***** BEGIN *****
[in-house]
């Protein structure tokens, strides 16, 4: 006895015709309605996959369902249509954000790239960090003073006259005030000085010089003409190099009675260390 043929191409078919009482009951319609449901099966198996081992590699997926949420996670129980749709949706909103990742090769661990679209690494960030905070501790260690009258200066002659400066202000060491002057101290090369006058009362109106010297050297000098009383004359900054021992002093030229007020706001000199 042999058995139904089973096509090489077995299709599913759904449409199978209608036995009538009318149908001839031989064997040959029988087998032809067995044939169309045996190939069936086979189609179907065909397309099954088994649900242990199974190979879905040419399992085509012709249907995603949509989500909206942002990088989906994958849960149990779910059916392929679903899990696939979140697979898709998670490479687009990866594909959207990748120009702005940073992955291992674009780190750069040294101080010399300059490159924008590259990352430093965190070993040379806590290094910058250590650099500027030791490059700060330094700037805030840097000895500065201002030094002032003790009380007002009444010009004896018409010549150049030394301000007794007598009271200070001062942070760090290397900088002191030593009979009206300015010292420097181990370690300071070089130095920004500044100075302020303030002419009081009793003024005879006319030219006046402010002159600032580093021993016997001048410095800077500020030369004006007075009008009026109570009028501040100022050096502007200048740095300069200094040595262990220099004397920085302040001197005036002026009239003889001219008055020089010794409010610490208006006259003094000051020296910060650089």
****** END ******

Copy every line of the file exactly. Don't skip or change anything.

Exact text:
[in-house]
């Protein structure tokens, strides 16, 4: 006895015709309605996959369902249509954000790239960090003073006259005030000085010089003409190099009675260390 043929191409078919009482009951319609449901099966198996081992590699997926949420996670129980749709949706909103990742090769661990679209690494960030905070501790260690009258200066002659400066202000060491002057101290090369006058009362109106010297050297000098009383004359900054021992002093030229007020706001000199 042999058995139904089973096509090489077995299709599913759904449409199978209608036995009538009318149908001839031989064997040959029988087998032809067995044939169309045996190939069936086979189609179907065909397309099954088994649900242990199974190979879905040419399992085509012709249907995603949509989500909206942002990088989906994958849960149990779910059916392929679903899990696939979140697979898709998670490479687009990866594909959207990748120009702005940073992955291992674009780190750069040294101080010399300059490159924008590259990352430093965190070993040379806590290094910058250590650099500027030791490059700060330094700037805030840097000895500065201002030094002032003790009380007002009444010009004896018409010549150049030394301000007794007598009271200070001062942070760090290397900088002191030593009979009206300015010292420097181990370690300071070089130095920004500044100075302020303030002419009081009793003024005879006319030219006046402010002159600032580093021993016997001048410095800077500020030369004006007075009008009026109570009028501040100022050096502007200048740095300069200094040595262990220099004397920085302040001197005036002026009239003889001219008055020089010794409010610490208006006259003094000051020296910060650089």